Feedback: T ERRI C A RR Country: USA Love the photo. I'm a sucker for sunsets and boats. Is the boat capsized or is it sinking? It?s not clear to me. The boat definitely is the subject and for me the colors are wonderful. Good job!
Photographer: M A RT IN H U L L Country: USA FUJI X-PRO2 | F/ 8 | 560 MM Taken from my back yard last August. Camera was set to auto-bracket. Due to the intensity of the light there is some lens aberration. The POI is the Diamond Ring.
Feedback: B A RB A RA G IL B ERT Country: USA Great shot of the eclipse. These pictures can be hard to get. You got the perfect lighting with a great flare around the edges.
Photographer: K ERI D OW N Country: AUSTRALIA F/
10 1/ 125SEC ISO200 Point of interest shot. W hen I was putting this shot up I asked myself, what is the point of interest? Is it the colour yellow? Is it petals in the front or is it the sunflower filling your screen. Is it none of these? Let me know your thoughts. Does all that actually make it not a POI pick?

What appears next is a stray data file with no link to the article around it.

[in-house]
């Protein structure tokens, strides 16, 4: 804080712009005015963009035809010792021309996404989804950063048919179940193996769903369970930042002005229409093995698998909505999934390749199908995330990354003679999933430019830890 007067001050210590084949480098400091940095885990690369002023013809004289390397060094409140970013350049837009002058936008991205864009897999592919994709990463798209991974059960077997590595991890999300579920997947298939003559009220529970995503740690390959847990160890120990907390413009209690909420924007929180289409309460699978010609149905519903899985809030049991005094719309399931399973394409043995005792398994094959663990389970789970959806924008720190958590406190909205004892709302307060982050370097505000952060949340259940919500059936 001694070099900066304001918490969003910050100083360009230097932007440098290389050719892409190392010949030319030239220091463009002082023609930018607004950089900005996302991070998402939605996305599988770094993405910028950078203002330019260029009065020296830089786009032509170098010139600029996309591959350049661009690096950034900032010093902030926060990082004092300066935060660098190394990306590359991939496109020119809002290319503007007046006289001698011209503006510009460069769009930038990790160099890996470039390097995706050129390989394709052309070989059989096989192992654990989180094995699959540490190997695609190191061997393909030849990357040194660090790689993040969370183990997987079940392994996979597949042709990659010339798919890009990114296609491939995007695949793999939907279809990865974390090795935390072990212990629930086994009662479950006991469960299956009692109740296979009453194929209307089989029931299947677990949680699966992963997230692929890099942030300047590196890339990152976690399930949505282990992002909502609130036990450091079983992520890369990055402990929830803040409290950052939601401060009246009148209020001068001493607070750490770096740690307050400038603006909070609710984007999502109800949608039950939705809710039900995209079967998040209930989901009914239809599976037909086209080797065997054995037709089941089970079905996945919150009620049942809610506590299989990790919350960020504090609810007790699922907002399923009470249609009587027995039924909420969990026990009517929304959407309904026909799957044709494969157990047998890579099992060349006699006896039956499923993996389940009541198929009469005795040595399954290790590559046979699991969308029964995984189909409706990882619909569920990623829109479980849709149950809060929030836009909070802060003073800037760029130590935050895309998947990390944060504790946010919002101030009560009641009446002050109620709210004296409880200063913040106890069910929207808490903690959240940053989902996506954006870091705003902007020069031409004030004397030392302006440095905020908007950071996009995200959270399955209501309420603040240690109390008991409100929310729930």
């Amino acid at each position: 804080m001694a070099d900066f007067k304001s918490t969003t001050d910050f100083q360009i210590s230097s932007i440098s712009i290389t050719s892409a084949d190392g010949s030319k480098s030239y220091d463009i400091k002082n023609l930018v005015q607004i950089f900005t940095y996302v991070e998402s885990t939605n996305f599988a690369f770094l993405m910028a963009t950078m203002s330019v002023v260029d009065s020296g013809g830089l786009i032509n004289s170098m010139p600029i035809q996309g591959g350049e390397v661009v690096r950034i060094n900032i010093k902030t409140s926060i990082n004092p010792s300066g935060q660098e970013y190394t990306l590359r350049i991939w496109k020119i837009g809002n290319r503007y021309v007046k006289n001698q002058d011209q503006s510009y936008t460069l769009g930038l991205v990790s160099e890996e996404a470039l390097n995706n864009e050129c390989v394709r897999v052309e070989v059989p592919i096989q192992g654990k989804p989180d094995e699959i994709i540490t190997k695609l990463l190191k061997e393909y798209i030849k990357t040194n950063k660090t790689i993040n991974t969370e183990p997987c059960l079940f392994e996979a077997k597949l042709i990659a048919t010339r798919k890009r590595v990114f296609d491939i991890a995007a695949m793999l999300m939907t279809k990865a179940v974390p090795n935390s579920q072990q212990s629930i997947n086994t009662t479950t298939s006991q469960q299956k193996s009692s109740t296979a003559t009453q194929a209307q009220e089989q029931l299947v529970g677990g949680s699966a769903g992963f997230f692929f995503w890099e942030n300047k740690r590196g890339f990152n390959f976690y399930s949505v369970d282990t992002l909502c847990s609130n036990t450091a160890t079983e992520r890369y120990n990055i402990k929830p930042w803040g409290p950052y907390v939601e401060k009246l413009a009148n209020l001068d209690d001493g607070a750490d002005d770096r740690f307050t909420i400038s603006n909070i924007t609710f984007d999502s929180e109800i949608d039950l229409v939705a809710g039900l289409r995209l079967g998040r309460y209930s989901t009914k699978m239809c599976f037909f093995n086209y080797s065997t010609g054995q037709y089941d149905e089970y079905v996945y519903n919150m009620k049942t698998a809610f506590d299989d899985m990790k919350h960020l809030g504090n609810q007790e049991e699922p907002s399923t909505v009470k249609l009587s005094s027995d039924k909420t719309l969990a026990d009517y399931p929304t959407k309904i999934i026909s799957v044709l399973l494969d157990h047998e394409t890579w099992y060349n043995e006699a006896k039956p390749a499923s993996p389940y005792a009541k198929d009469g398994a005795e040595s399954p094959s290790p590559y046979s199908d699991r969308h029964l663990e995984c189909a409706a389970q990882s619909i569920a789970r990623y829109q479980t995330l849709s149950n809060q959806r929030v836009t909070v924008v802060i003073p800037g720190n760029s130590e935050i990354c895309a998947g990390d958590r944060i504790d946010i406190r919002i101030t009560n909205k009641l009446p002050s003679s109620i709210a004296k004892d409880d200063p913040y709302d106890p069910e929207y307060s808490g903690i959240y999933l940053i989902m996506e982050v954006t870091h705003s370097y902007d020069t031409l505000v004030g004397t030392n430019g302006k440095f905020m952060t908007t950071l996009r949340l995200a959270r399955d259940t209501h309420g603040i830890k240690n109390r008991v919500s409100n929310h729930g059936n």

Feedback: J IM A L B ERT SO N Country: USA I think the petals definitely are the point of interest. I love the background blur and how the petals seem to be pointing to something out of frame. Tack sharp focus and great detail. Nice use of DOF to isolate the petals.
Photographer: G A RY K EESE Country: CANADA F/
3.5 1/ 640 SEC
A bit of standard basic adjustments in LR plus a wee bit of a vignette. A shot of our provincial flower before they disappear until next spring. I noticed this while I was walking my dad's dog. Went back with my camera after the walk was dome.
Feedback: M A RT IN H U L L Country: USA The log for a background really defines this as an environmental shot. Very well done.
Photographer: P H Y L L IS K EN N EDY Country: USA N IKON D750 | F/ 1.4 1/ 4000 SEC ISO200 | 35MM Cactus Flower, found this near my home on a walk. This was in taken soft light. POI is not the center of the flower but the item on the pedal.